incantation

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in·can·ta·tion

 (ĭn′kăn-tā′shən)
n.
1. Ritual recitation of verbal charms or spells to produce a magic effect.
2.
a. A formula used in ritual recitation; a verbal charm or spell.
b. A conventionalized utterance repeated without thought or aptness; a formula: the pious incantations of the administration.

[Middle English incantacioun, from Old French incantation, from Late Latin incantātiō, incantātiōn-, spell, from Latin incantātus, past participle of incantāre, to enchant; see enchant.]

in′can·ta′tion·al adj.
in·can′ta·to′ry (-tə-tôr′ē) adj.
American Heritage® Dictionary of the English Language, Fifth Edition. Copyright © 2016 by Houghton Mifflin Harcourt Publishing Company. Published by Houghton Mifflin Harcourt Publishing Company. All rights reserved.

incantation

(ˌɪnkænˈteɪʃən)
n
1. ritual recitation of magic words or sounds
2. the formulaic words or sounds used; a magic spell
[C14: from Late Latin incantātiō an enchanting, from incantāre to repeat magic formulas, from Latin, from in-2 + cantāre to sing; see enchant]
ˌincanˈtational adj
Collins English Dictionary – Complete and Unabridged, 12th Edition 2014 © HarperCollins Publishers 1991, 1994, 1998, 2000, 2003, 2006, 2007, 2009, 2011, 2014

in•can•ta•tion

(ˌɪn kænˈteɪ ʃən)

n.
1. the chanting or uttering of words purporting to have magical power.
2. the formula employed; spell.
3. repetitious words used to heighten an effect.
[1350–1400; Middle English < Late Latin incantātiō, derivative of Latin incantā(re) to put a spell on, bewitch; see enchant]
in`can•ta′tion•al, in•can′ta•to`ry (-təˌtɔr i, -ˌtoʊr i) adj.
Random House Kernerman Webster's College Dictionary, © 2010 K Dictionaries Ltd. Copyright 2005, 1997, 1991 by Random House, Inc. All rights reserved.
ThesaurusAntonymsRelated WordsSynonymsLegend:
Noun1.incantation - a ritual recitation of words or sounds believed to have a magical effectincantation - a ritual recitation of words or sounds believed to have a magical effect
magic spell, magical spell, charm, spell - a verbal formula believed to have magical force; "he whispered a spell as he moved his hands"; "inscribed around its base is a charm in Balinese"
invocation - an incantation used in conjuring or summoning a devil
Based on WordNet 3.0, Farlex clipart collection. © 2003-2012 Princeton University, Farlex Inc.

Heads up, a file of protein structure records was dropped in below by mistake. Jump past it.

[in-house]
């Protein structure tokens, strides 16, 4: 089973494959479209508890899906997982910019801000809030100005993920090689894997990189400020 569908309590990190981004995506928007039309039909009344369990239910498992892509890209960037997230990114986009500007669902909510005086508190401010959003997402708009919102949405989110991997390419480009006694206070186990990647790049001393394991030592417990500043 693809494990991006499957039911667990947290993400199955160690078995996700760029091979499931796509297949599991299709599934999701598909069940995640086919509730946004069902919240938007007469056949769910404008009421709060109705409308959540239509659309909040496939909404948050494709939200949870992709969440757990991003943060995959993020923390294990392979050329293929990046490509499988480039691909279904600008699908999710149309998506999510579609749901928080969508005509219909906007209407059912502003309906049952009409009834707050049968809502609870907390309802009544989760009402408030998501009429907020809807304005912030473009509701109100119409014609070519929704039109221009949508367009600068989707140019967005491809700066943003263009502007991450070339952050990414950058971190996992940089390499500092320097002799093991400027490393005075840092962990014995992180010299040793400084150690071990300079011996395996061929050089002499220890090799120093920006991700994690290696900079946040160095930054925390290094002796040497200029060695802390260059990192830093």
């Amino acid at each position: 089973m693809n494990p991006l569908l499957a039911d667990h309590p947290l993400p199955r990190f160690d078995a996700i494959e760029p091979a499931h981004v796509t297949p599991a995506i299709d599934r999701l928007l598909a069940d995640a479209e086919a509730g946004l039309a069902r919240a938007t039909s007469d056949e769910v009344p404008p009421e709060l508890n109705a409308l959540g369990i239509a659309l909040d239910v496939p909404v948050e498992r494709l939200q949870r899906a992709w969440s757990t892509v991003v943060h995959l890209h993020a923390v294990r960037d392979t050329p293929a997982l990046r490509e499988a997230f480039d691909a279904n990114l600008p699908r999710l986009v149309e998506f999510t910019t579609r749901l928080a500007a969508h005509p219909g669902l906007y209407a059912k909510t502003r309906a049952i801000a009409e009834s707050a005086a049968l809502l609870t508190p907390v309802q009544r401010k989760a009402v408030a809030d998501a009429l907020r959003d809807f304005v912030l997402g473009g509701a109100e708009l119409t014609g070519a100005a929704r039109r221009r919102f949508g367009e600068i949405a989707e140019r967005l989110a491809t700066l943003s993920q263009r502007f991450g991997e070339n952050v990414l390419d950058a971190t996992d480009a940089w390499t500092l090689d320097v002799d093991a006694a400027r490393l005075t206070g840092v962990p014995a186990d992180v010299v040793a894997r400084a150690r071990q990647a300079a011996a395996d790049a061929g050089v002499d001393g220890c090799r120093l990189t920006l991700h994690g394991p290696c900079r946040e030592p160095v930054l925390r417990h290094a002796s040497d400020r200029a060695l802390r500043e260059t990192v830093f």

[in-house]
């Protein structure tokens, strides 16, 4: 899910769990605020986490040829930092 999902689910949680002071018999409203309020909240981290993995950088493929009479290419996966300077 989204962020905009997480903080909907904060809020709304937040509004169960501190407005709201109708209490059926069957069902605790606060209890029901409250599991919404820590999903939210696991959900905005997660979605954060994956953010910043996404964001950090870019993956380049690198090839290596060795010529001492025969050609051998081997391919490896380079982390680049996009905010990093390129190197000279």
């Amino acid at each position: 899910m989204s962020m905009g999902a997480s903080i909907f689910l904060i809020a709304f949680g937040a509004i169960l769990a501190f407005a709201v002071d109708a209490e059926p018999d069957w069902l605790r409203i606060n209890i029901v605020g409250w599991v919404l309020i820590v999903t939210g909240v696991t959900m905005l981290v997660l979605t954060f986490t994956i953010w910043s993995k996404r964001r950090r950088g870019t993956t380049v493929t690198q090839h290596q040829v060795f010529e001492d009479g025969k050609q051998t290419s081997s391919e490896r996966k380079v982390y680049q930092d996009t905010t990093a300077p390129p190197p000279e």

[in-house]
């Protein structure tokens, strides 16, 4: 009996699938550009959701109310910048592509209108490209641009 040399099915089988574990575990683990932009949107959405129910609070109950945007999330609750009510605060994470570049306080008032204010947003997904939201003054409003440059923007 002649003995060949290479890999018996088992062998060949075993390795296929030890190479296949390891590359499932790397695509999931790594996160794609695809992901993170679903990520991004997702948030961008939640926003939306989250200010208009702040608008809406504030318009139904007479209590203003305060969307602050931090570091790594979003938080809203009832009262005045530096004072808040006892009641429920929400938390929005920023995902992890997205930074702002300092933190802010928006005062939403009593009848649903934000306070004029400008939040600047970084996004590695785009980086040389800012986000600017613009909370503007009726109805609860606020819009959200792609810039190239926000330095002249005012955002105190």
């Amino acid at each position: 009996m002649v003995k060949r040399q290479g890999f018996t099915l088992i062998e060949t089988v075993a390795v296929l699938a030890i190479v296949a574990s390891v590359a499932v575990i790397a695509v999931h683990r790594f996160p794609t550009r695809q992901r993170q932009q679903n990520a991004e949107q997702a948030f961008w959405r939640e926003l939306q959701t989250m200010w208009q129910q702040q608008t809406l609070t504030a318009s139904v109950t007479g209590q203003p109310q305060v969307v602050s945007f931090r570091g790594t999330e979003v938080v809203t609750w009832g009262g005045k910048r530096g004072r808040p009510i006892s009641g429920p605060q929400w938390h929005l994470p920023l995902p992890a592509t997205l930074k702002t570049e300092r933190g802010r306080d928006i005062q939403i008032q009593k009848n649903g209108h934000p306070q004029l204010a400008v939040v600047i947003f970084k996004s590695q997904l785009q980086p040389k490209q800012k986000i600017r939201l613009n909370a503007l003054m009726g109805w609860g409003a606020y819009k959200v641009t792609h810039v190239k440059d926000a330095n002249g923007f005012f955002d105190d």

incantation

noun chant, spell, charm, formula, invocation, hex (U.S. & Canad. informal), abracadabra, conjuration huddled shapes whispering strange incantations
Collins Thesaurus of the English Language – Complete and Unabridged 2nd Edition. 2002 © HarperCollins Publishers 1995, 2002
Translations
تَعْويذَه، رُقيَه
zaklínadlozaříkávání
trylleformular
varázsige
særingaròula
burtažodžiai
buramvārdi
zariekať

incantation

[ˌɪnkænˈteɪʃən] Nconjuro m, ensalmo m
Collins Spanish Dictionary - Complete and Unabridged 8th Edition 2005 © William Collins Sons & Co. Ltd. 1971, 1988 © HarperCollins Publishers 1992, 1993, 1996, 1997, 2000, 2003, 2005

incantation

nZauber(spruch) m, → Zauberformel f; (= act)Beschwörung f
Collins German Dictionary – Complete and Unabridged 7th Edition 2005. © William Collins Sons & Co. Ltd. 1980 © HarperCollins Publishers 1991, 1997, 1999, 2004, 2005, 2007

incantation

[ˌɪnkænˈteɪʃn] nincantesimo
Collins Italian Dictionary 1st Edition © HarperCollins Publishers 1995

incantation

(inkӕnˈteiʃən) noun
words said or sung as a spell.
Kernerman English Multilingual Dictionary © 2006-2013 K Dictionaries Ltd.
References in periodicals archive ?
Numbers enter into the musicality of "Out of the Cradle Endlessly Rocking," where "two" and "two together" in the second, third, and fourth stanzas enrich the incantational, rhythmic character, both musical and mathematical, of the poem (33).
In the book, Christ-centered Empathic Resistance, the Influence of Harlem Renaissance Theology on the Incantational Ethics of Dietrich Bonhoeffer, (2011) author Reggie L.
It is she who speaks for the most part, and her language is hieratic and incantational, as if her story were to be intoned, rather than merely spoken.
(37.) Some justifications for narrowly construing public use seem merely incantational. The South Carolina Supreme Court takes the view that even if a planned project has undeniable, significant economic benefits for a local government, eminent domain cannot be used because "the use of the power of eminent domain for such purposes runs squarely into the right of an individual to own property and use it as he pleases." Georgia Dep't of Trans.
In a darkened corner of the stage, the figure of the sorcerer is to be seen working before his altar, accompanied by eerie music, a chanting, incantational song, and smouldering incense.
There is a hortatory, even incantational, power that attaches to obscure vocabulary from ancient or otherwise unknown languages, as soothsayers and seers the world over seem to be aware.